Tatonka! Tatonka! Tatonka! Tatonka! This week’s Monumental goes by the aliases of the Buffalo Bridge and the Q Street Bridge, however the correct DC nomenclature is the Dumbarton Bridge. Constructed between 1914 and 1915, the bridge spans high above Rock Creek Park and connects Georgetown to Dupont Circle. However, bridging these two DC neighborhoods turned out to be easier said than done.
First, city planners and architects determined that the proximity and location of Dumbarton House posed a traffic congestion problem. Their solution, move the entire house 100ft, no small endeavor, to its current resting spot. And so, the Dumbarton Bridge got its name.
The location of Dumbarton House was not the only construction problem facing the bridge. The proposed sections of Q Street, on either side of the bridge, were misaligned. The solution, much simpler than the previous, was to give the bridge one of its most interesting features, a curved roadway.
The most striking features of the Dumbarton bridge are its four bullish bison sentries; poised and ready to charge bridge traffic and buck them over the railings. Designed by American sculptor Alexander Phimister Proctor, whose other Washington, DC mammalian works include the Buffalo Heads on Arlington Memorial Bridge and the Panthers on the Piney Branch/16th Street Bridge, these bison are the neighborhood gate watchmen, so watch out cause they don’t take sh#t. Pretty much, they’re the bridge’s secret service, minus the sun glasses.
About three years ago, the bison were green, totally patinized and gorgeous. Then one day workmen restored the statues to their metallic, bronze coloring via some form of either protective coating or, gasp!, paint. Why it was suddenly decided to give these statues a new/old “look” is a mystery. Was there some neighborhood debate over restoring the bisons? Did those for and against restoration battled it out, while the bison grew more and more green? Or did the bison’s restoration ticket come up in the backlog of DC’s to do items?
For me, the color restoration hasn’t dimished or increased the charisma and physical prescence of these omnispecent creatures. But perhaps the alterations, on some unconscious level, signify society’s collective attempts to remember and glorify the history, animals and people of the American frontier? To enstill them as symbols of our nation’s vitality, strength and integrity, and to not let them corrode and decay in the the annals of U.S. history and, more importantly, the hearts of the American people.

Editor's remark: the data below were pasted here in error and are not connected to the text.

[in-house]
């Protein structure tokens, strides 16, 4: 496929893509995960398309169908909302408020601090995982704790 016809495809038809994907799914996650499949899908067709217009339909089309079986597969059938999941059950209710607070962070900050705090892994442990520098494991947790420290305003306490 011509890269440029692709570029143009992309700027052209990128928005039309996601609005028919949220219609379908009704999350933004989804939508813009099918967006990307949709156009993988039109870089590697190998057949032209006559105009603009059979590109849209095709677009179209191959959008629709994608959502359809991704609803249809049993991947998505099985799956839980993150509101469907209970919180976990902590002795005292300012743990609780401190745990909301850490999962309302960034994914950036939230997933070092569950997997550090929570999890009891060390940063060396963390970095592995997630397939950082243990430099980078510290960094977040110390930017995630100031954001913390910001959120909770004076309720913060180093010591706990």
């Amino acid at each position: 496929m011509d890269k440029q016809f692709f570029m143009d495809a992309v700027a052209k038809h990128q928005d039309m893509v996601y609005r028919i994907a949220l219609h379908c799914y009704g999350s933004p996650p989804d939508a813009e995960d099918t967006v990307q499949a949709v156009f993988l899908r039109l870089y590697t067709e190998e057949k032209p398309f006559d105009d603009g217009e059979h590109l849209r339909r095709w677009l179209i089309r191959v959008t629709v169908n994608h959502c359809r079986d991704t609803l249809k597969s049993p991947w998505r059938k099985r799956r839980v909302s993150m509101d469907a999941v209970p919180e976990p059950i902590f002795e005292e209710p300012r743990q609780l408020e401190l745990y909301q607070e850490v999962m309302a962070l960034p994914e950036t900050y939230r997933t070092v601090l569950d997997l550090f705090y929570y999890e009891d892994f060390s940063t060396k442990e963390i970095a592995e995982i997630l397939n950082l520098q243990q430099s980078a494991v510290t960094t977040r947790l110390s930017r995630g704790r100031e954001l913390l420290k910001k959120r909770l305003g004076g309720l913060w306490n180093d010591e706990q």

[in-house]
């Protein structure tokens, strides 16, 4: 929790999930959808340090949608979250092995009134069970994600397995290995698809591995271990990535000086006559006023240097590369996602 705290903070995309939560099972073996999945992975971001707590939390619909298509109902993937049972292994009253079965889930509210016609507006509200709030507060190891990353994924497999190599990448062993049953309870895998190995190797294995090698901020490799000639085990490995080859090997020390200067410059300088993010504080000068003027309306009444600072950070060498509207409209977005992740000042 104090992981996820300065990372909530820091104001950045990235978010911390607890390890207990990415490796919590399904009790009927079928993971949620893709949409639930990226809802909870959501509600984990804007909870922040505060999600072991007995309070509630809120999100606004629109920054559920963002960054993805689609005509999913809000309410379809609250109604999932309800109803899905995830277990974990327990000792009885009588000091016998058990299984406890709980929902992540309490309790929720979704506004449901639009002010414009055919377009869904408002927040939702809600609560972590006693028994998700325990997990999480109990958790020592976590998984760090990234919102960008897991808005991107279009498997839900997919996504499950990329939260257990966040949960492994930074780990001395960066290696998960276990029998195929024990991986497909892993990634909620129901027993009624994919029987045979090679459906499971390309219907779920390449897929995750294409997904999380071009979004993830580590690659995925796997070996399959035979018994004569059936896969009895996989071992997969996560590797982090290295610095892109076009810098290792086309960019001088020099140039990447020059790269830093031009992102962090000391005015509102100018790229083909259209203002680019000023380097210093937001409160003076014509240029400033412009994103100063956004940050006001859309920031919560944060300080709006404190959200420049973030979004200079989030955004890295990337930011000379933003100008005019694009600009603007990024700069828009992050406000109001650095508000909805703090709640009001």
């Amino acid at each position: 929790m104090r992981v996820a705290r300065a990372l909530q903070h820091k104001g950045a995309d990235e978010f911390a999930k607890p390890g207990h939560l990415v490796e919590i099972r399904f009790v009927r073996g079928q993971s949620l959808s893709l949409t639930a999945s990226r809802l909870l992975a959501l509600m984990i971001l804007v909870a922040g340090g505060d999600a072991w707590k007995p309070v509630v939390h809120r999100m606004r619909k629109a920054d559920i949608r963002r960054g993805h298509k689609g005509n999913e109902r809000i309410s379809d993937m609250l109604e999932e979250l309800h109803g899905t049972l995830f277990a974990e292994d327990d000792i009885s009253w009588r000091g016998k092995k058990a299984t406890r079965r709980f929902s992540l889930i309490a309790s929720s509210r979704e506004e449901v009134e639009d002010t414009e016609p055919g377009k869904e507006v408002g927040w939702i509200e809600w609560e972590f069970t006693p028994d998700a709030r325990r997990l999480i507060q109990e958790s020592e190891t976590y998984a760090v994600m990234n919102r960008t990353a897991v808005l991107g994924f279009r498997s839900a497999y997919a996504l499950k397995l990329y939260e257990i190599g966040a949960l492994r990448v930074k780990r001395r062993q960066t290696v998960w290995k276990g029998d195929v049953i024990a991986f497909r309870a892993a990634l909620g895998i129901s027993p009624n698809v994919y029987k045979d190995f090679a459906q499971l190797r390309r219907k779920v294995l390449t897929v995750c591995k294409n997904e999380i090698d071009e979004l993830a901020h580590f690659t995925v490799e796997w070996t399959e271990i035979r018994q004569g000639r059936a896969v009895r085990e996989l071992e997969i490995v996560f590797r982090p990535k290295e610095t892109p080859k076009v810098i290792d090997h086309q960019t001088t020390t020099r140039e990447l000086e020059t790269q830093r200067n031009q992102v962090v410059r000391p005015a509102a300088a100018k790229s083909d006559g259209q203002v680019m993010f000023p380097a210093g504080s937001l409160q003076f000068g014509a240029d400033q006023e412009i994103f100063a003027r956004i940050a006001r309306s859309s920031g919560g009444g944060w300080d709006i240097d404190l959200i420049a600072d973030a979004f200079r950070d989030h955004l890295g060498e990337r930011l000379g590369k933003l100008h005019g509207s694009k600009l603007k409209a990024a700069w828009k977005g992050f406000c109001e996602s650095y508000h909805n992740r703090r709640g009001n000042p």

Weren’t the bison originally located in front of the senate or something?
I don’t like the idea of removing corrosion from bronze sculpture. The sculptor presumably knew the properties of his chosen material, so removing the green corrosion in a way undermines how the sculptor intended his works to look. I generally prefer artistic intention over contemporary aesthetic sensibilities.
I totally agree with you. This artist, in particular, was well aware of how his work would handle the outside elements. If it’s a question of the community/neighborhood or the city being opposed to the patina/greening of the bison, then they should have specifically asked for or chosen an artist who worked in the particular medium. Think the lions on the Taft bridge.
As for the bison statues previously being located in front of the Senate building, I couldn’t find anything about that.
I’m not entirely sure I agree about the patina thing. I mean, this is a town full of monuments that are constantly having to be restored because of the ravages of time, weather, and tourism. I don’t see why restoring the luster to brass is any more damaging to the art than repairing cracks in marble.